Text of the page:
The Maryland State Bar Association (MSBA) selected Michael Millemann, Jacob A. France Professor of Public Interest Law, as the 2016 recipient of the Robert C. Heeney Award at a reception on May 18. The award celebrates Millemann’s accomplishments in criminal law.
“This honor is well deserved,” said Maryland Carey Law Dean Donald Tobin. “Mike has been a leader for decades in providing access to justice, especially for those accused of criminal offenses. With his energy, perseverance and skill, he has been a shining example for the state’s legal community and the hundreds of students he has taught in our Clinical Law Program.”
Millemann’s recent work is focused on his ‘Unger clients’—some of the roughly 250 prisoners who were eligible for a retrial after a historic Maryland Court of Appeals decision ruled that jury instructions given at the trial of convicted murderer Merle Unger and hundreds of other prisoners prior to the 1980s violated their constitutional rights.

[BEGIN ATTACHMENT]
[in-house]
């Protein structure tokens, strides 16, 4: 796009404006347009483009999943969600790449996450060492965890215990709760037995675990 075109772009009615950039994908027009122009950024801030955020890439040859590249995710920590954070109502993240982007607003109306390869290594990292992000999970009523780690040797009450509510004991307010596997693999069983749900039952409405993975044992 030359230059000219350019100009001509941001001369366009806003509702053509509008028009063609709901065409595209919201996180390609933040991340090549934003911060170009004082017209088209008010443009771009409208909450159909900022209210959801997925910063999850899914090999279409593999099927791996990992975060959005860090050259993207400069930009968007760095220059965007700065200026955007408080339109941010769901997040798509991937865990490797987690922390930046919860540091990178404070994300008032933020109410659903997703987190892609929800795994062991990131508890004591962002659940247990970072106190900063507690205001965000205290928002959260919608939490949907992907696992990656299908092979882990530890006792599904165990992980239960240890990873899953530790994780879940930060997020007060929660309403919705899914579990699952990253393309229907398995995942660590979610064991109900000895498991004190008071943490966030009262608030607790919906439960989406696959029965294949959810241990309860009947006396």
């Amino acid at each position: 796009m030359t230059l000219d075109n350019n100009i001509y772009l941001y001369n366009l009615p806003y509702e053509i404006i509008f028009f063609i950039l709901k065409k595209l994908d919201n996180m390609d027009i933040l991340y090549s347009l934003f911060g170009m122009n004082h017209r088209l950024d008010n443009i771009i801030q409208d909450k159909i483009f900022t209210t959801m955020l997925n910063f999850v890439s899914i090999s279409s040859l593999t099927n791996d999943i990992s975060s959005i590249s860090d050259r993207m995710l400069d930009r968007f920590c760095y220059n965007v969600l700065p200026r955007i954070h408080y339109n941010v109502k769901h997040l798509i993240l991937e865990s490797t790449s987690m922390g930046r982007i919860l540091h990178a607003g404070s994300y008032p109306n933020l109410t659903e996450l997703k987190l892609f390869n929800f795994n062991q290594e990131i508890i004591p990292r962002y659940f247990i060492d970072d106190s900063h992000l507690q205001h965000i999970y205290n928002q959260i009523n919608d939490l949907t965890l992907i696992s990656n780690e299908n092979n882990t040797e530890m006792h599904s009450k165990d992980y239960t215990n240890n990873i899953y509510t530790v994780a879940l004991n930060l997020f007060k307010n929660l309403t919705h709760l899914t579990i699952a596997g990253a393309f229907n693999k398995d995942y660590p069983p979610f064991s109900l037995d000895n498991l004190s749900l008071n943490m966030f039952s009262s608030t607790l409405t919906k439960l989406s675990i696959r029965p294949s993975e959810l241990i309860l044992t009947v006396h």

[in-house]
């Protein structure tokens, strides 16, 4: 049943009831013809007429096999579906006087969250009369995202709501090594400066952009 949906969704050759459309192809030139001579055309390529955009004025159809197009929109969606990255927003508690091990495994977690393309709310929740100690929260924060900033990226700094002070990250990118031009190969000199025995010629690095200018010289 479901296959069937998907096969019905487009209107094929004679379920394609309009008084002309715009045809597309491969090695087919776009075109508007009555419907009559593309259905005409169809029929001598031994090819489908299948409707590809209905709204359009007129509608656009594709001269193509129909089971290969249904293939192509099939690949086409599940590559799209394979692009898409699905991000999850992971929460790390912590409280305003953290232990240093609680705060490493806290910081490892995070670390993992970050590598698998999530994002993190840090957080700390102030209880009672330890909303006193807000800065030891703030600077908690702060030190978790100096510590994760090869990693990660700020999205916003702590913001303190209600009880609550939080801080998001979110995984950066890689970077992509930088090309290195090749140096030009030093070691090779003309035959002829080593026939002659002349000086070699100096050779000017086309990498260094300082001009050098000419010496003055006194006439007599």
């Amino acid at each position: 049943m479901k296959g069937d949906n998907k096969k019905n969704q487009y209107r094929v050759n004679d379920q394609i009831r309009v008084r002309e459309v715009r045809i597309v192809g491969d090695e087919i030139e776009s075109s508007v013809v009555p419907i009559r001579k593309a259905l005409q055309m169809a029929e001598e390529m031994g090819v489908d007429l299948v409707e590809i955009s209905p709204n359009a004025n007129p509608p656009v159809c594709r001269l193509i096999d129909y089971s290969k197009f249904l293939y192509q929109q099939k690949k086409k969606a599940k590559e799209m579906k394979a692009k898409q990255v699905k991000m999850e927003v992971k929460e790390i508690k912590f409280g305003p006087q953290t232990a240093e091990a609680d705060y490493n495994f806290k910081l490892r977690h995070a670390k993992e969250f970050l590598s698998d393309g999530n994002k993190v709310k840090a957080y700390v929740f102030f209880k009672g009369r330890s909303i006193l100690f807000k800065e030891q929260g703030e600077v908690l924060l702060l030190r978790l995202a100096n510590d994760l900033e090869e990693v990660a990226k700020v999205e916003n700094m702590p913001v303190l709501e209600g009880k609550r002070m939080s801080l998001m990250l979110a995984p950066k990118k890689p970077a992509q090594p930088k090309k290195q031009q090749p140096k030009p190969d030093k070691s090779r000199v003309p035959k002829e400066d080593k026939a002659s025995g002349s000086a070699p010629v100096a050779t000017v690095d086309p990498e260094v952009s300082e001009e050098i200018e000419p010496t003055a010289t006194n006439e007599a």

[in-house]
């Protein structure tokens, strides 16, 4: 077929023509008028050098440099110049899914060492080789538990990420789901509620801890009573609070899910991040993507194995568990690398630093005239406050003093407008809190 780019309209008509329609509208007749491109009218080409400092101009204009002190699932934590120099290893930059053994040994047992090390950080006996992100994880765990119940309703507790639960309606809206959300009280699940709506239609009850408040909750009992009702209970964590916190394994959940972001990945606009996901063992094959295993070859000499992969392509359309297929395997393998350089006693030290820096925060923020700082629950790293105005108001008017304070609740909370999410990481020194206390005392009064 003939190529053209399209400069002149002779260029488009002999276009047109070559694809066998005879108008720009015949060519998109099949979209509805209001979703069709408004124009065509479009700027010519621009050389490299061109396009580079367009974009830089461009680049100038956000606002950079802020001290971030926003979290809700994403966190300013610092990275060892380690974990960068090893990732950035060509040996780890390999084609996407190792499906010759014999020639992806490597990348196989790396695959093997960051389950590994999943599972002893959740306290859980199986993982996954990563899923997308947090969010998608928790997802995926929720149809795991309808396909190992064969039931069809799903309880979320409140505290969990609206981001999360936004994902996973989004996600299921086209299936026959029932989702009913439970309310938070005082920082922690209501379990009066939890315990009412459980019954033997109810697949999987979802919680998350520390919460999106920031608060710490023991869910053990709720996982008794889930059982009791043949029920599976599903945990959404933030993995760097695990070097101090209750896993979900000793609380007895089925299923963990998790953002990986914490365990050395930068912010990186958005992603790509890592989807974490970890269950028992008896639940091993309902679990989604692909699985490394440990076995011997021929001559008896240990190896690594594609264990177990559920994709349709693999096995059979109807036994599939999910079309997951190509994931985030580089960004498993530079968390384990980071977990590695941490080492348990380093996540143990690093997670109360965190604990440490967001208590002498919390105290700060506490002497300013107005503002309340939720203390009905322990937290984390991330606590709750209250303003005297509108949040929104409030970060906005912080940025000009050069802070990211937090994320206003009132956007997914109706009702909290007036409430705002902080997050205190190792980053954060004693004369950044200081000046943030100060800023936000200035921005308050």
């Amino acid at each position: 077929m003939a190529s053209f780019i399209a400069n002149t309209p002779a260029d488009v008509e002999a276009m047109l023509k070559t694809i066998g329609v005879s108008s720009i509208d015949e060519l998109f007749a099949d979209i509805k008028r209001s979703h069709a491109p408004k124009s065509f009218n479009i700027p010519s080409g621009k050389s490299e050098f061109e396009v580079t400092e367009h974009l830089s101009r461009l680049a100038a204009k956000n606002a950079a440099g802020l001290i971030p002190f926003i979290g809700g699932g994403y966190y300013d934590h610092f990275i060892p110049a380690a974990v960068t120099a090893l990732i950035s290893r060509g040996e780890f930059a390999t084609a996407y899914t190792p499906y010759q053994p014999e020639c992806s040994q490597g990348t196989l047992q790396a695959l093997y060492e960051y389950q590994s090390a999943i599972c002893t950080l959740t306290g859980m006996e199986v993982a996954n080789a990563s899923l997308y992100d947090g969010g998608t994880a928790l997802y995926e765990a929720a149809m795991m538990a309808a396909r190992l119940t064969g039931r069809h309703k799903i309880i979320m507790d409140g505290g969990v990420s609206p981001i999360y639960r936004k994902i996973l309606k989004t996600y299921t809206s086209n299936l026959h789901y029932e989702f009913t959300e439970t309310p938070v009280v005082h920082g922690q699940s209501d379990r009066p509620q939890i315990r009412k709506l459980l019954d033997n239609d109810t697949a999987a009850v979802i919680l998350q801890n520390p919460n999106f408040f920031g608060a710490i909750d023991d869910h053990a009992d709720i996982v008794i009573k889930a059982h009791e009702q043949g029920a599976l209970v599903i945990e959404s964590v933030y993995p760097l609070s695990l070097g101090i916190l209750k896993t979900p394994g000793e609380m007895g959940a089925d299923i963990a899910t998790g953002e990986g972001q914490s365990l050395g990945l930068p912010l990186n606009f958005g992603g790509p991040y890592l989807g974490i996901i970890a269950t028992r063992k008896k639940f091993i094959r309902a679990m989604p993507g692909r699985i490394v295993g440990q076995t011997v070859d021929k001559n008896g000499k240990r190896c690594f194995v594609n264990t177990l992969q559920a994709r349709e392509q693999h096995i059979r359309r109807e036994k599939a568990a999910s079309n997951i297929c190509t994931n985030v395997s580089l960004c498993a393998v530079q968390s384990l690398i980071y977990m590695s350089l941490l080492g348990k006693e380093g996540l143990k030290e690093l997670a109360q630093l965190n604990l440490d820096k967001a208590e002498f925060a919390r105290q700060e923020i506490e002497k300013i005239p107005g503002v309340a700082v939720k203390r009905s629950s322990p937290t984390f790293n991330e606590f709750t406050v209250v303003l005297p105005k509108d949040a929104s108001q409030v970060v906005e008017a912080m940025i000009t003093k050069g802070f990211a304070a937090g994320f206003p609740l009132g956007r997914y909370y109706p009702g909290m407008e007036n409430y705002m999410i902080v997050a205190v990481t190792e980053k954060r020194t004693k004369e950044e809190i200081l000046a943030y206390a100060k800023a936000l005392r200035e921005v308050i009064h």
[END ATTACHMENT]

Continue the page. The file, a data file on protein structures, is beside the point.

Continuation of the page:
“In 2013, [Millemann] put together a team of law students and social workers to analyze the earliest Unger cases, and pretty soon, a familiar pattern emerged: poor black defendants convicted by all-white juries after paltry or nonexistent police investigations,” notes a recent article in The Huffington Post that covered Millemann’s work with Unger clients.
Nevertheless, many who have been released under the decision had been imprisoned for murders, rapes, and other serious crimes committed in their youth. Now, most are elderly men, which may be a factor in explaining why, “Of the 143 Ungers who have been released, not a single one has been convicted of anything more serious than a traffic offense,” according to the same Huffington Post article.
Millemann’s recent work is with Unger clients is just the latest in a lifetime of advocating for access to justice.
“He’s the LeBron James of lawyering for poor people. Whoever is in second place is a distant second,” said Dennis Sweeney, a former Maryland deputy attorney general and retired Howard County circuit judge, in a Baltimore Sun profile of Millemann’s career as a legal activist.